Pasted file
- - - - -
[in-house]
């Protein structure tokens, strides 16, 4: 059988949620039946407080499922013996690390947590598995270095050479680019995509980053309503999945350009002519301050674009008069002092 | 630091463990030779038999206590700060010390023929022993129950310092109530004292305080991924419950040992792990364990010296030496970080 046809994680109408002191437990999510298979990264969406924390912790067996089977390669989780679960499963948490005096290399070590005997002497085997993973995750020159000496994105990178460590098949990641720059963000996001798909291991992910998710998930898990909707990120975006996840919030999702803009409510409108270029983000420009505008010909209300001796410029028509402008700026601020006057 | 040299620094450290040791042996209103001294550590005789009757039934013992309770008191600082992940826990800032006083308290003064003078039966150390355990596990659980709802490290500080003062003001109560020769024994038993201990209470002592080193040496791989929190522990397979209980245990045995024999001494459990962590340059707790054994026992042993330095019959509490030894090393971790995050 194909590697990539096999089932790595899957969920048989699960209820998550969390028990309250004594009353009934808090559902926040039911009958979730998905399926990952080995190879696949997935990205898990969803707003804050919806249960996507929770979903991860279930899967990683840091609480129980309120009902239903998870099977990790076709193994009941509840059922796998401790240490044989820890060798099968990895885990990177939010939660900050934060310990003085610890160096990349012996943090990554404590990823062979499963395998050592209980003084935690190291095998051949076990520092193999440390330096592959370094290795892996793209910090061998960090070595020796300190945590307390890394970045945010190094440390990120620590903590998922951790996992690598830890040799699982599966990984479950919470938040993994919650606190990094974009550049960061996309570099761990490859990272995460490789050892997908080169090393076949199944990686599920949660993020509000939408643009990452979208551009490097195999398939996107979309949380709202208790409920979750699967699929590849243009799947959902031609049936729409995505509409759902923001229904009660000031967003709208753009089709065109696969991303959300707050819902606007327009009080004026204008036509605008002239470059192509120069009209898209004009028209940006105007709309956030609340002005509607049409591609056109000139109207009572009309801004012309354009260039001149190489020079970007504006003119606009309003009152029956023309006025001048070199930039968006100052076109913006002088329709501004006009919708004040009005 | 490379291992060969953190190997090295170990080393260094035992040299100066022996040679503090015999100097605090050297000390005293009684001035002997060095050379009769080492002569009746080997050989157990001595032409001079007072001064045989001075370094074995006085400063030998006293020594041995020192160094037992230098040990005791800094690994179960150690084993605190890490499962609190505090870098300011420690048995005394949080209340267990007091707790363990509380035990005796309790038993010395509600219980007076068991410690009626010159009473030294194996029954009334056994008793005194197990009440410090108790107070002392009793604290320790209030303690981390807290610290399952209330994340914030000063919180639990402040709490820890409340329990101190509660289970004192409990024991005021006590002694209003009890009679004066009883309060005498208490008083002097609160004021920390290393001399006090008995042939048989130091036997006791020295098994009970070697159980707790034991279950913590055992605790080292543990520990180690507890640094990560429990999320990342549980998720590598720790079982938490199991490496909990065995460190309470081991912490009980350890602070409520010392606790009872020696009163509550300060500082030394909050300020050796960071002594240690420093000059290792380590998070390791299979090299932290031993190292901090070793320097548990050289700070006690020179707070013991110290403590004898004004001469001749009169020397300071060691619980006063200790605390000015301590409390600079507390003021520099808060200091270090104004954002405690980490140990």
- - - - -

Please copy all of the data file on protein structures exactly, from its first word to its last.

[in-house]
């Protein structure tokens, strides 16, 4: 059988949620039946407080499922013996690390947590598995270095050479680019995509980053309503999945350009002519301050674009008069002092 | 630091463990030779038999206590700060010390023929022993129950310092109530004292305080991924419950040992792990364990010296030496970080 046809994680109408002191437990999510298979990264969406924390912790067996089977390669989780679960499963948490005096290399070590005997002497085997993973995750020159000496994105990178460590098949990641720059963000996001798909291991992910998710998930898990909707990120975006996840919030999702803009409510409108270029983000420009505008010909209300001796410029028509402008700026601020006057 | 040299620094450290040791042996209103001294550590005789009757039934013992309770008191600082992940826990800032006083308290003064003078039966150390355990596990659980709802490290500080003062003001109560020769024994038993201990209470002592080193040496791989929190522990397979209980245990045995024999001494459990962590340059707790054994026992042993330095019959509490030894090393971790995050 194909590697990539096999089932790595899957969920048989699960209820998550969390028990309250004594009353009934808090559902926040039911009958979730998905399926990952080995190879696949997935990205898990969803707003804050919806249960996507929770979903991860279930899967990683840091609480129980309120009902239903998870099977990790076709193994009941509840059922796998401790240490044989820890060798099968990895885990990177939010939660900050934060310990003085610890160096990349012996943090990554404590990823062979499963395998050592209980003084935690190291095998051949076990520092193999440390330096592959370094290795892996793209910090061998960090070595020796300190945590307390890394970045945010190094440390990120620590903590998922951790996992690598830890040799699982599966990984479950919470938040993994919650606190990094974009550049960061996309570099761990490859990272995460490789050892997908080169090393076949199944990686599920949660993020509000939408643009990452979208551009490097195999398939996107979309949380709202208790409920979750699967699929590849243009799947959902031609049936729409995505509409759902923001229904009660000031967003709208753009089709065109696969991303959300707050819902606007327009009080004026204008036509605008002239470059192509120069009209898209004009028209940006105007709309956030609340002005509607049409591609056109000139109207009572009309801004012309354009260039001149190489020079970007504006003119606009309003009152029956023309006025001048070199930039968006100052076109913006002088329709501004006009919708004040009005 | 490379291992060969953190190997090295170990080393260094035992040299100066022996040679503090015999100097605090050297000390005293009684001035002997060095050379009769080492002569009746080997050989157990001595032409001079007072001064045989001075370094074995006085400063030998006293020594041995020192160094037992230098040990005791800094690994179960150690084993605190890490499962609190505090870098300011420690048995005394949080209340267990007091707790363990509380035990005796309790038993010395509600219980007076068991410690009626010159009473030294194996029954009334056994008793005194197990009440410090108790107070002392009793604290320790209030303690981390807290610290399952209330994340914030000063919180639990402040709490820890409340329990101190509660289970004192409990024991005021006590002694209003009890009679004066009883309060005498208490008083002097609160004021920390290393001399006090008995042939048989130091036997006791020295098994009970070697159980707790034991279950913590055992605790080292543990520990180690507890640094990560429990999320990342549980998720590598720790079982938490199991490496909990065995460190309470081991912490009980350890602070409520010392606790009872020696009163509550300060500082030394909050300020050796960071002594240690420093000059290792380590998070390791299979090299932290031993190292901090070793320097548990050289700070006690020179707070013991110290403590004898004004001469001749009169020397300071060691619980006063200790605390000015301590409390600079507390003021520099808060200091270090104004954002405690980490140990």